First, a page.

The artwork above is from Jan Kalab from the former Czechoslovakia. He did a lot of 3D Graffiti objects he installed in the public space and streets. Almost every writer is starting with an aerosol “tagging” the walls and streets during night. It seems to be common to change the field later on going over to 3D and architectural objects. Mr. Mai is explaining: “Writing has always been reflecting and commenting on urban surroundings. Architecture creates urban spaces and Writing comments and reflects these spaces. Writings picks up and predicts architectural styles.”
Colin Ardley – “Above And Below Horizon” 1994
This work above is called “Above and Below Horizon” in 1994 from Colin Ardley. His works involve the intricate assembly of plain and painted lengths of wood, and deals with the constructive tradition of wall sculpture that both articulates and reconfigures the space around it.
Pfadfinderei Allstars – Working Without My Computer, Berlin 2002
This work has been created by Berlin’s Designbuerau Pfadfinderei, a Berlin based design Bureau. “This work was originally developed for the magazine Backjumps. They were told “you’re allowed to use everything except your computer!” and then the Pfadfinderei Crew created this work with that in mind.” as Mr. Mai explains.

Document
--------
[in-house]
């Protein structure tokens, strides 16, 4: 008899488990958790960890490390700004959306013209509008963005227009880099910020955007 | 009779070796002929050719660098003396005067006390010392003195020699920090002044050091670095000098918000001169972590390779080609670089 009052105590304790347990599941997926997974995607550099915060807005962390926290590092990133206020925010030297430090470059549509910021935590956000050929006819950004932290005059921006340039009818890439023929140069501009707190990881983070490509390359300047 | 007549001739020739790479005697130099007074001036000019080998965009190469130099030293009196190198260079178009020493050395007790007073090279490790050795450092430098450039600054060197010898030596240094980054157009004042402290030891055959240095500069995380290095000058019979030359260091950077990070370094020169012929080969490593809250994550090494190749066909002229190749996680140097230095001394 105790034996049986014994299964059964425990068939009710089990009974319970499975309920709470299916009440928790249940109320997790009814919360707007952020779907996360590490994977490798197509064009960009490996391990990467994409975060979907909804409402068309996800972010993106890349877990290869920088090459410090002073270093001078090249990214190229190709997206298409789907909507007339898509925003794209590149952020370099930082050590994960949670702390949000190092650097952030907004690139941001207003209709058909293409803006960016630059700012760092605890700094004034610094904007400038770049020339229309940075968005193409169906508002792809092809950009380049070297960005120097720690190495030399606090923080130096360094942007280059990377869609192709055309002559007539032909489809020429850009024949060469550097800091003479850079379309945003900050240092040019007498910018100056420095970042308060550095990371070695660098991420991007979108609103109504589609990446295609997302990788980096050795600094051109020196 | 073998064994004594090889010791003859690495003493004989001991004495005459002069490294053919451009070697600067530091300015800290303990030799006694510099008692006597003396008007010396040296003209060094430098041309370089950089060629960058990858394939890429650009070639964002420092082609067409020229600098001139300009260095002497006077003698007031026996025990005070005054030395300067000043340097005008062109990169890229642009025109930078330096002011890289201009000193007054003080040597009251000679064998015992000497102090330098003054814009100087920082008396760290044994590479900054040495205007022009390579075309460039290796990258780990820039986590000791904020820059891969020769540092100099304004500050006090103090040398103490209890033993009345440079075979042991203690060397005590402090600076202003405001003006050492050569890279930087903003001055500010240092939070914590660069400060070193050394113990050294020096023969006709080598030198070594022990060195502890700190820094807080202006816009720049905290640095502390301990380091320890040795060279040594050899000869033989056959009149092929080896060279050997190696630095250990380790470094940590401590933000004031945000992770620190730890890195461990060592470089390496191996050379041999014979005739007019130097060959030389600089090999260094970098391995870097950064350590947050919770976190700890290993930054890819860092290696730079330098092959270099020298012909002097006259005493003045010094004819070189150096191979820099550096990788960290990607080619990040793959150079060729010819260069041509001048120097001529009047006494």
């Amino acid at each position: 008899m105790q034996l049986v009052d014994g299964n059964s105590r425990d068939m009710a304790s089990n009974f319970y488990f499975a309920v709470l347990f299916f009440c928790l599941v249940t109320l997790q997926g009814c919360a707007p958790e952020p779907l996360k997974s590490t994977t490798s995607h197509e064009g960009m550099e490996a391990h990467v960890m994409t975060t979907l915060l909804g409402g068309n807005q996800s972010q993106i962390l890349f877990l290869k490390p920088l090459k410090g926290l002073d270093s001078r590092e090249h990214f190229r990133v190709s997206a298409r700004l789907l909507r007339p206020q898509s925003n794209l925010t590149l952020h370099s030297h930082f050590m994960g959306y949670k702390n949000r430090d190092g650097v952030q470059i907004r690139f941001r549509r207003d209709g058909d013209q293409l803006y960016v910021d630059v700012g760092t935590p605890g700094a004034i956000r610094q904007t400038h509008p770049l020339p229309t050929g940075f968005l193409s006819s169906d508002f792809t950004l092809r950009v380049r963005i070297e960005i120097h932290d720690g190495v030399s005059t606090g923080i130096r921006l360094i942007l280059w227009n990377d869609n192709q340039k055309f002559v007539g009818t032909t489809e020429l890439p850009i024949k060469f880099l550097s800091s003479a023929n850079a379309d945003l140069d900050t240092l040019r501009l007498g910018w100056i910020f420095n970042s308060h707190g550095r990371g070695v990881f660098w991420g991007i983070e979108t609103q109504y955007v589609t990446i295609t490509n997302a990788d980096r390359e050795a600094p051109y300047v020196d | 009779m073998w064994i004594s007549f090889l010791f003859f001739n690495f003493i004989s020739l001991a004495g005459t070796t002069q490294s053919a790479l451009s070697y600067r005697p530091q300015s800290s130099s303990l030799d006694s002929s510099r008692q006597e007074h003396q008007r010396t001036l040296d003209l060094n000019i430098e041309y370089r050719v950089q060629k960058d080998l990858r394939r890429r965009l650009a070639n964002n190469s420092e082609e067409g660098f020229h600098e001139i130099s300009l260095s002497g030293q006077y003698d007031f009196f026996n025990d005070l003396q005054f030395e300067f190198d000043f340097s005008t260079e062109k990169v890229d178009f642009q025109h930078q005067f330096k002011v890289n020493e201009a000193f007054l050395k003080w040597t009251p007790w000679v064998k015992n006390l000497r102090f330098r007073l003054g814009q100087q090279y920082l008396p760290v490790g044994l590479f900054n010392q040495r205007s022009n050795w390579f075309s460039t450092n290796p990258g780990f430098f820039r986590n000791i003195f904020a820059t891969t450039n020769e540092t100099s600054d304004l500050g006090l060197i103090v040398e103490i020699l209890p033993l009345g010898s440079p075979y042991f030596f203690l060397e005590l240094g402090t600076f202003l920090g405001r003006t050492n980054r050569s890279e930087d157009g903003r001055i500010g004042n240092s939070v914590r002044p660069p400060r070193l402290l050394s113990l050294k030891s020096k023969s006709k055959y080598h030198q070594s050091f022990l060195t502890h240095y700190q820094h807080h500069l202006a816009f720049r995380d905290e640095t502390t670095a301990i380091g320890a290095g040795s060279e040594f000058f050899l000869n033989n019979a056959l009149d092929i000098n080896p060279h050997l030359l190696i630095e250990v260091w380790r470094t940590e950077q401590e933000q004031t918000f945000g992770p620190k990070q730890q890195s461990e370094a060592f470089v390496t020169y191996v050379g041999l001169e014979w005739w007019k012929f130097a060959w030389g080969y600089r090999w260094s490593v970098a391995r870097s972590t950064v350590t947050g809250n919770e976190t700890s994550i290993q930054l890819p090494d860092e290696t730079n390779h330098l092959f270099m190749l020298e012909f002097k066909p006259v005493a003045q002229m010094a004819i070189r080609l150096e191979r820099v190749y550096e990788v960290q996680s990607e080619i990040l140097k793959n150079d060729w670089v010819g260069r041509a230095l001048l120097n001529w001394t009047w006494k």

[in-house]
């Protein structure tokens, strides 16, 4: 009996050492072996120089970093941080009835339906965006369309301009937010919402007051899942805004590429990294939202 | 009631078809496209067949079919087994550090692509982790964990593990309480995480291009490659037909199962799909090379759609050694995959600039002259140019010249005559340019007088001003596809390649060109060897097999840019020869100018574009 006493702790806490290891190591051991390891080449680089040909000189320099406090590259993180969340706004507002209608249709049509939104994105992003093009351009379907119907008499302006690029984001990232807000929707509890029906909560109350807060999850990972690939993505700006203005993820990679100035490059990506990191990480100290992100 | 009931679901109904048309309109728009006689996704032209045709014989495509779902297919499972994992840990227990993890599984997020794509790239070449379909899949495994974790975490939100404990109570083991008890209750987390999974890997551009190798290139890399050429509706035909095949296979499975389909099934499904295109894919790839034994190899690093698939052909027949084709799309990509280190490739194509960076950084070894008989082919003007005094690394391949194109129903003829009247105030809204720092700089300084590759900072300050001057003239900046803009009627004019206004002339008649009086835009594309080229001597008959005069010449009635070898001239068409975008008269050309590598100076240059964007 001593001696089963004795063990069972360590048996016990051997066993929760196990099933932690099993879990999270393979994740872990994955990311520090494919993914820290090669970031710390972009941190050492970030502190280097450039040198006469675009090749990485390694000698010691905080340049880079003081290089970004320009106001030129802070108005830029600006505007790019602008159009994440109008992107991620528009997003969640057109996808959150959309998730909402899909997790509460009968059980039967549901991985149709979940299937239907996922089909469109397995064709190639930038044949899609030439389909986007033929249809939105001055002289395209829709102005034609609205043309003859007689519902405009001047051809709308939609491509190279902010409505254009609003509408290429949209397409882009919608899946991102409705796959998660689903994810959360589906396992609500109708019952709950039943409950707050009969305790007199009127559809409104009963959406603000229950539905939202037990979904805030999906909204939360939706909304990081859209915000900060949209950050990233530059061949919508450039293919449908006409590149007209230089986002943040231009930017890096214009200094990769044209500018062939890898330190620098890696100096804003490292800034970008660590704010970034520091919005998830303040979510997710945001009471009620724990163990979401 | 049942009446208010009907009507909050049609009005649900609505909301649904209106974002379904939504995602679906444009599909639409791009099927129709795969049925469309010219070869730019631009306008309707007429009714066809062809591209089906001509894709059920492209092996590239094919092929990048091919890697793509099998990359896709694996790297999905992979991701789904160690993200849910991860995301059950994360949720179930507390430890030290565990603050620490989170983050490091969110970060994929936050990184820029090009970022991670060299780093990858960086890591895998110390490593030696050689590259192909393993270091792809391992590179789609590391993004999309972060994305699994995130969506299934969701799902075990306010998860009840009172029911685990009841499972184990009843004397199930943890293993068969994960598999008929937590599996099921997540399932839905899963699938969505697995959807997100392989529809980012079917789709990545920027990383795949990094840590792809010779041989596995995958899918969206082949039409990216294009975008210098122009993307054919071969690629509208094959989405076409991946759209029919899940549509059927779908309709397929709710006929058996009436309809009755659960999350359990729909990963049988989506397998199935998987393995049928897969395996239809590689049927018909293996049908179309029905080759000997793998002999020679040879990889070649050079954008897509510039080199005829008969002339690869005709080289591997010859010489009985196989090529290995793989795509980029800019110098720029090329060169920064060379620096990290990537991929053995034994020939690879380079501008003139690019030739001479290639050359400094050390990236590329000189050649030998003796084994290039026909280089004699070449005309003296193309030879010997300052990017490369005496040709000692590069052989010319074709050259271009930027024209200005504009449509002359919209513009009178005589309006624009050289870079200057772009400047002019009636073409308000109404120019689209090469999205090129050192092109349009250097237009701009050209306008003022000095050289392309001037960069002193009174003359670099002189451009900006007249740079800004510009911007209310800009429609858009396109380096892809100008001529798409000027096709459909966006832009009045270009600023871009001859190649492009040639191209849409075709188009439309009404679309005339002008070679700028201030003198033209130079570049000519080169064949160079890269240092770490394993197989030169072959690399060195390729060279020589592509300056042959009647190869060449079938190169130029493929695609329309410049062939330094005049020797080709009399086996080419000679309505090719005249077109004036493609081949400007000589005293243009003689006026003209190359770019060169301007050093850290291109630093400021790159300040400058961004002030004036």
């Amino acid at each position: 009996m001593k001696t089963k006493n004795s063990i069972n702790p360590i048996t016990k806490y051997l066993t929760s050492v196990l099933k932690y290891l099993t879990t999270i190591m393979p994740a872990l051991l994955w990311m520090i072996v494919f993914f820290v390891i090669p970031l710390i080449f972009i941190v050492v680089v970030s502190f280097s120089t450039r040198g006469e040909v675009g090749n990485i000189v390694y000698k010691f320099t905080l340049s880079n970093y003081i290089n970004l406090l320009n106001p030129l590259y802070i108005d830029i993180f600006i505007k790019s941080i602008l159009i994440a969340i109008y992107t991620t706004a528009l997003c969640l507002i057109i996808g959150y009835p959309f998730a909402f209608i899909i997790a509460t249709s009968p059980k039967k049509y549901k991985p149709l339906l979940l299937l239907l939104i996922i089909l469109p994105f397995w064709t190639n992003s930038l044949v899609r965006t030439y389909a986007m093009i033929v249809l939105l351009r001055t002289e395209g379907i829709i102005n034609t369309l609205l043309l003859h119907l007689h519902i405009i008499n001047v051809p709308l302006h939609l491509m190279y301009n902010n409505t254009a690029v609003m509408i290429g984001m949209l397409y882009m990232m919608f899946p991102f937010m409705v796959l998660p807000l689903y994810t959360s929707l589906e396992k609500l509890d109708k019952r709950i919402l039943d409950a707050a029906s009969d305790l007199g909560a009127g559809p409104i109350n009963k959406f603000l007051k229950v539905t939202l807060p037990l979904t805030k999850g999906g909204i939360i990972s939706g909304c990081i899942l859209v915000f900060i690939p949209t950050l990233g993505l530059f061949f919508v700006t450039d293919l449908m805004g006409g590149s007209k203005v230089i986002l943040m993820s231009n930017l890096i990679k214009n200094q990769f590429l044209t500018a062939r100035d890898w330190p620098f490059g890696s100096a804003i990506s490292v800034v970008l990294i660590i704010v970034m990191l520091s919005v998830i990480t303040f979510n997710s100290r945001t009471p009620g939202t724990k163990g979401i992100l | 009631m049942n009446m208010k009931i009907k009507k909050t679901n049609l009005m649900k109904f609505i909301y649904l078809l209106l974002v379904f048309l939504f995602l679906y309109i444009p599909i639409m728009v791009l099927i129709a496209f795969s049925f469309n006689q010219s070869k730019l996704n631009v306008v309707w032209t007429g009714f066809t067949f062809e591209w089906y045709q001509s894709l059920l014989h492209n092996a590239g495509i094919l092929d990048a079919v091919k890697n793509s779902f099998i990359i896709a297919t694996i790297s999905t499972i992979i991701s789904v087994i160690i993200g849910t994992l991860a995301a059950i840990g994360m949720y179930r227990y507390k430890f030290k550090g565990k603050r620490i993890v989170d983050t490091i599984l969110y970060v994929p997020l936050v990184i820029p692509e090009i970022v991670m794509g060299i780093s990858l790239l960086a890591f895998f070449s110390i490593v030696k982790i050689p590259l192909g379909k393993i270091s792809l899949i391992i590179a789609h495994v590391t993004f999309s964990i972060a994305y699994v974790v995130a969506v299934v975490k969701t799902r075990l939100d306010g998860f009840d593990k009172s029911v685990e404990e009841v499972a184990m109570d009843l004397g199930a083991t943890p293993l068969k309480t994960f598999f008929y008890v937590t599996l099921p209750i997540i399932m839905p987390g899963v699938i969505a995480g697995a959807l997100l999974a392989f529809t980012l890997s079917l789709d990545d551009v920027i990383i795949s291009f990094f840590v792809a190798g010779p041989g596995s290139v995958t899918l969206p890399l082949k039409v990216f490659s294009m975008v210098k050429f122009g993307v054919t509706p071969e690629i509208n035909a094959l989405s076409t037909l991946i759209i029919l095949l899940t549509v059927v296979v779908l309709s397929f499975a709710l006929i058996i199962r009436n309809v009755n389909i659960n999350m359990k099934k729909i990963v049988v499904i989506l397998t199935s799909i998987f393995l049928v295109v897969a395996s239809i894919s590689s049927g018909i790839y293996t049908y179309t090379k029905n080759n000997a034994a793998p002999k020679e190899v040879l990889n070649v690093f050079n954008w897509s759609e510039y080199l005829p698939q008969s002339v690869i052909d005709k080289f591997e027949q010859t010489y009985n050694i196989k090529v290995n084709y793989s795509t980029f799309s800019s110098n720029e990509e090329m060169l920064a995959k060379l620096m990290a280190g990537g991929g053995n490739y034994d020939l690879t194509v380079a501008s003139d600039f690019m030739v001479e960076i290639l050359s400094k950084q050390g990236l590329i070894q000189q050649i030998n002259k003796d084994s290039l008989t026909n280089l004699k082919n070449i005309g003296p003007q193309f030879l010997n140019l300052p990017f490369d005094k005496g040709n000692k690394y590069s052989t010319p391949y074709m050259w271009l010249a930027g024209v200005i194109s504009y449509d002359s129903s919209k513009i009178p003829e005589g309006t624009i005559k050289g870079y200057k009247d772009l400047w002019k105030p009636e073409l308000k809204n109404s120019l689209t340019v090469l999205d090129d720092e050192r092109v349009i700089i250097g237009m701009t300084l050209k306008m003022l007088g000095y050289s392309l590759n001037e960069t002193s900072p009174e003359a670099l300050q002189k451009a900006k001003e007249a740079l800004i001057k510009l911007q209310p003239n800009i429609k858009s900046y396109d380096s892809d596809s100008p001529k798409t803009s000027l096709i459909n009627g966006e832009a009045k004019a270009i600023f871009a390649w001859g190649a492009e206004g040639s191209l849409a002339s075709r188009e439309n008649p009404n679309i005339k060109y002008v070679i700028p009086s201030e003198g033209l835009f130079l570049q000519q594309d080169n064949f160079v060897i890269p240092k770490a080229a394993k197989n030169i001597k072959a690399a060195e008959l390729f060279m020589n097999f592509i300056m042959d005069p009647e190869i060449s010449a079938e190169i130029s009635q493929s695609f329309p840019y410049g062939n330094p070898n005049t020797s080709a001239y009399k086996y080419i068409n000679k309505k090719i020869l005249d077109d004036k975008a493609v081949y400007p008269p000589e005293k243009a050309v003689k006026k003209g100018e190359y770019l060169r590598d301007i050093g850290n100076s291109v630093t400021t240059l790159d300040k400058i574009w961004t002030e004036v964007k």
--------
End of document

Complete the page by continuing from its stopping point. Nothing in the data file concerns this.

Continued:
Hektor – Work Set
This machine is called Hector and is a collaboration project between Jurg Lehni and Uli Franke from Zurich. It is the first wall-spraying machine worldwide and they are currently not planning to produce and sell others. Hektor is vector orientated and still uses a spray-can. We are living in a world not to imagine without computers and encroachments in more and more realms. But as Mr. Mai says “As in all disciplines, there is no machine that can totally replace or copy the movement of the human hand.”
Kraze – Pips:lab, Amsterdamm 2002
“Pips:lab”, a collective from Amsterdam is showing Light animations. In font of a multiple camera set-up they spray with an empty spray can with a light bulb attached to it. By placing in sequence, they achieve this striking effect.
By and by writing gained more and more of importance. So asking Mr. Mai if he thinks writings is too ubiquitous nowadays, he replies: “There is definitely an information overflow. In many ways classical graffiti does not stand out anymore as everything is literally covered with it. Little wonder then that street art is breaking up the traditional ways graffiti was handled by working with characters, posters and stencils as well as interacting with urban messages.”
Although writing appears in almost every field, there is always a spot to create something new and to improve in any field that is already existing. The book shows the highlights of the “informational overflow” so it is definitely worth a look at it.
Writing – Urban Caligraphy and Beyond
By Arthur Remke, Markus Mai
Editor: R. Klanten
Pages: 192 pages
Size: 24 x 28 cm
Features: full colour, softcover, incl. free CDR
Released: July 2003
USA/CAN: September 2003
Price: US 45.00/Euro 39.90/UK 26.99
Published by Die Gestalten Verlag
*This book “Writing – Urban Caligraphy and Beyond” can be purchased on Amazon.com.
Text: Michiko Ikeda